Edmund de Waal is famous for his books ‘The Hare with Amber Eyes’ and ‘The White Road’, and for his ceramic pottery. His recent exhibition in Stockholm was titled ‘Giorgio Morandi / Edmund de Waal’.

Is it unusual for an artist also to be a best-selling author?

It is unusual to both be passionate about writing and passionate about making, but for me they’re not far apart. Thinking and shaping in words and thinking and shaping with clay have a similar genesis. There are many real connections of ideas and themes, but much more significant for me is that the reason for writing or making something is entirely the same. There is not a breath of difference.

Why did you write your first book ‘The Hare with Amber Eyes’, a memoir about your family?

To understand inheritance, what I’ve been given and where I come from. The key is that I’ve been given objects, because objects matter so powerfully to me. It’s a book about memory through touch, about obsession and collecting, and families. At its heart is an attempt to recover a lost history.

Then you wrote ‘The White Road’ about your craft as a ceramicist. Why?

Also an attempt to understand who I am, it’s a pilgrimage about my beginnings, and why for almost 50 years I’ve been making white pots. It’s ridiculous. A middle aged man, doing this since the age of five! Why am I still wanting to go to my studio and make white porcelain?

“My art is using the idea of the vessel and abstracting, making it into poetry. ”

breathturn, I, 2013.  Installation view at Gagosian, 980 Madison Ave, NY.
© Edmund de Waal. Courtesy Gagosian. Photo: Rob McKeever

Do you fit perfectly with Giorgio Morandi, an artist obsessed by bottles and pots?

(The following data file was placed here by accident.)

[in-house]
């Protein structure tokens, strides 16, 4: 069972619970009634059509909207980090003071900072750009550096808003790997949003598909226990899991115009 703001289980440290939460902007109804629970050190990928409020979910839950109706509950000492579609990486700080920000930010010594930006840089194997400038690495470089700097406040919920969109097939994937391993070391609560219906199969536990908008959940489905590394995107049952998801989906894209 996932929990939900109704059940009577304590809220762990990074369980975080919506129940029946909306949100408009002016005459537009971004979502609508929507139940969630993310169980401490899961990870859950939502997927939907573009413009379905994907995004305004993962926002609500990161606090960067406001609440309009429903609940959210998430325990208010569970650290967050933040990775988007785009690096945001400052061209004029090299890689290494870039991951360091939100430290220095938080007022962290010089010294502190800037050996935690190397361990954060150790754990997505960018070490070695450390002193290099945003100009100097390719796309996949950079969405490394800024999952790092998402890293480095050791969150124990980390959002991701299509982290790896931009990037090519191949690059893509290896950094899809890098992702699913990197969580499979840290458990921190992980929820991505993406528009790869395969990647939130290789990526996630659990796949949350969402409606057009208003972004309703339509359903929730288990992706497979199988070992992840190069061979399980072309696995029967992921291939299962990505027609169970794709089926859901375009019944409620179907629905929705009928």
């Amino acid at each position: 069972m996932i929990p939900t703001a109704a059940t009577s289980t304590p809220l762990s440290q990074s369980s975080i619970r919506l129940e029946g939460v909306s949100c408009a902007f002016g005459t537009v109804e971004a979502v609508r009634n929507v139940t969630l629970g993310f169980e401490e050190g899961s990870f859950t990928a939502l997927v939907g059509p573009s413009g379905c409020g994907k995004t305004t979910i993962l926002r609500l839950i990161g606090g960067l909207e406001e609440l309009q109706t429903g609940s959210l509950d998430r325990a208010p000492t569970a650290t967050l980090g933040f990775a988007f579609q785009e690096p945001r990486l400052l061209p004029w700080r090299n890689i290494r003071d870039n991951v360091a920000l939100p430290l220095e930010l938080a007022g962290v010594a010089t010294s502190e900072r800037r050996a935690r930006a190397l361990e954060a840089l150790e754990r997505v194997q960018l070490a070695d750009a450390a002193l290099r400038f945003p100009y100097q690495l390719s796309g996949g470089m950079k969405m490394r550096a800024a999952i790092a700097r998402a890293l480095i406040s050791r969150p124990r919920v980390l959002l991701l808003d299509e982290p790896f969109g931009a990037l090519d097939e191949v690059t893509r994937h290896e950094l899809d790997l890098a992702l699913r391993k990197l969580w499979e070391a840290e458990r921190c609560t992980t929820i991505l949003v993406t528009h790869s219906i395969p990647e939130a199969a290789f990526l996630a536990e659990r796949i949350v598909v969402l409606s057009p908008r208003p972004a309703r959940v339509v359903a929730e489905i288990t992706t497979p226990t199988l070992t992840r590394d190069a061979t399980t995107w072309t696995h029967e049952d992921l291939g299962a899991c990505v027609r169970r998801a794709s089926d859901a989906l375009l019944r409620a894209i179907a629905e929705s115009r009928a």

Morandi takes the bottles and jars of a kitchen cupboard, and spends enough time, a lifetime, returning and returning to them in different lights, in different shadows, in different configurations. That idea of obsessive return, of trying to understand something by looking at it incredibly hard, seems to me fantastic.

Does your pottery change all the time?

They are basically simple vessels. Like Morandi, they are just a simple form, porcelain cylinders.

Is it that white pots are so aesthetically to your taste that you can’t make red ones?

No. I also may do black pots. The reason that I return and return to this simple white pot is that it gets more complicated for me.


Whiteness is very peculiar; a color of effacement, a color of deletion, the color of the infinite. A color which works in metaphysical as well as aesthetic ways. This isn’t about taste, it’s about ideas. White is an idea, as much as it’s a series of colors.

What are you making?

I’m making poems. My art is using the idea of the vessel and abstracting, making it into poetry. I’m making things come together in particular ways which have groups and pauses and silences and repetitions. It’s a new art coming from an old tradition. What I’m not doing is making crockery.

Are you never tempted to experiment in other colors?